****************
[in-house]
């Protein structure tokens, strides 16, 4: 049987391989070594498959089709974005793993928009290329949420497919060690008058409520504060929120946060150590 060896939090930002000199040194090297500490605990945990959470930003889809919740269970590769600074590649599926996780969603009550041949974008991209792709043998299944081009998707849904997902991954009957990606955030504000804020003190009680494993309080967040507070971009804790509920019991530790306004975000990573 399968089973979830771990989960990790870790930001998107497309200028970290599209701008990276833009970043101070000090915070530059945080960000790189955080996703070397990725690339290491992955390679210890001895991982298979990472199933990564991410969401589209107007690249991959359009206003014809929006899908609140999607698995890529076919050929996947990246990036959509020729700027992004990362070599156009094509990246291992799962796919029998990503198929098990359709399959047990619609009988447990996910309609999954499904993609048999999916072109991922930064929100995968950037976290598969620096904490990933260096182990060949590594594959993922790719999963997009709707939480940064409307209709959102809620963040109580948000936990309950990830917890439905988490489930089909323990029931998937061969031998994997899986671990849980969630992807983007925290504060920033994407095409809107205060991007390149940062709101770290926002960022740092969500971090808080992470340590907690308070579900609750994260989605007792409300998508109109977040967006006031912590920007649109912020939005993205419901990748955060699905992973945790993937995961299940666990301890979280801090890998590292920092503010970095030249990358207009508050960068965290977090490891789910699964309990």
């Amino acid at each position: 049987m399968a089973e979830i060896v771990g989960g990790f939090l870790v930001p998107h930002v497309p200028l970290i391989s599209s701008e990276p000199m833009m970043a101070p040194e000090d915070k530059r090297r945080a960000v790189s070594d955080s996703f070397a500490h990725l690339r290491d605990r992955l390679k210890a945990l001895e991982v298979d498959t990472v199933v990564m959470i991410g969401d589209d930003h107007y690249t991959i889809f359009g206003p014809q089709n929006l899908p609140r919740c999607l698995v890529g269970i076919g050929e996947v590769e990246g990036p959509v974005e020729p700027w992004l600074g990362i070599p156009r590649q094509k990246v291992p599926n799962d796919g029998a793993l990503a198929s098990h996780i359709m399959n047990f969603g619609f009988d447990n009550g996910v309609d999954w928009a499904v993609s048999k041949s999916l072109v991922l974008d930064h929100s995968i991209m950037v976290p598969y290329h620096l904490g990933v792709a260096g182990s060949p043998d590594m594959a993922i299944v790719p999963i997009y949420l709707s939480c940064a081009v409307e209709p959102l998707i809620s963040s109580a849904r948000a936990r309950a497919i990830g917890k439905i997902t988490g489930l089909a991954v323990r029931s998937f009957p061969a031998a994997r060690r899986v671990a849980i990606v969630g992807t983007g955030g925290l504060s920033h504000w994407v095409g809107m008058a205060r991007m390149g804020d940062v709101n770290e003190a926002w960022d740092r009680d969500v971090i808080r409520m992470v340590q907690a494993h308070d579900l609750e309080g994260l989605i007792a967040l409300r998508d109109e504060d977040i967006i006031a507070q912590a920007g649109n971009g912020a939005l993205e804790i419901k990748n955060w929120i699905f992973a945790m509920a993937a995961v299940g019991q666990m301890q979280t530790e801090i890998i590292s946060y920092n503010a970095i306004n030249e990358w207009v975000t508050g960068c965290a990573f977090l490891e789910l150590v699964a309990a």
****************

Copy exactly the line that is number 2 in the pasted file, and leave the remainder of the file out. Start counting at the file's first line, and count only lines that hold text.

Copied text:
């Protein structure tokens, strides 16, 4: 049987391989070594498959089709974005793993928009290329949420497919060690008058409520504060929120946060150590 060896939090930002000199040194090297500490605990945990959470930003889809919740269970590769600074590649599926996780969603009550041949974008991209792709043998299944081009998707849904997902991954009957990606955030504000804020003190009680494993309080967040507070971009804790509920019991530790306004975000990573 399968089973979830771990989960990790870790930001998107497309200028970290599209701008990276833009970043101070000090915070530059945080960000790189955080996703070397990725690339290491992955390679210890001895991982298979990472199933990564991410969401589209107007690249991959359009206003014809929006899908609140999607698995890529076919050929996947990246990036959509020729700027992004990362070599156009094509990246291992799962796919029998990503198929098990359709399959047990619609009988447990996910309609999954499904993609048999999916072109991922930064929100995968950037976290598969620096904490990933260096182990060949590594594959993922790719999963997009709707939480940064409307209709959102809620963040109580948000936990309950990830917890439905988490489930089909323990029931998937061969031998994997899986671990849980969630992807983007925290504060920033994407095409809107205060991007390149940062709101770290926002960022740092969500971090808080992470340590907690308070579900609750994260989605007792409300998508109109977040967006006031912590920007649109912020939005993205419901990748955060699905992973945790993937995961299940666990301890979280801090890998590292920092503010970095030249990358207009508050960068965290977090490891789910699964309990």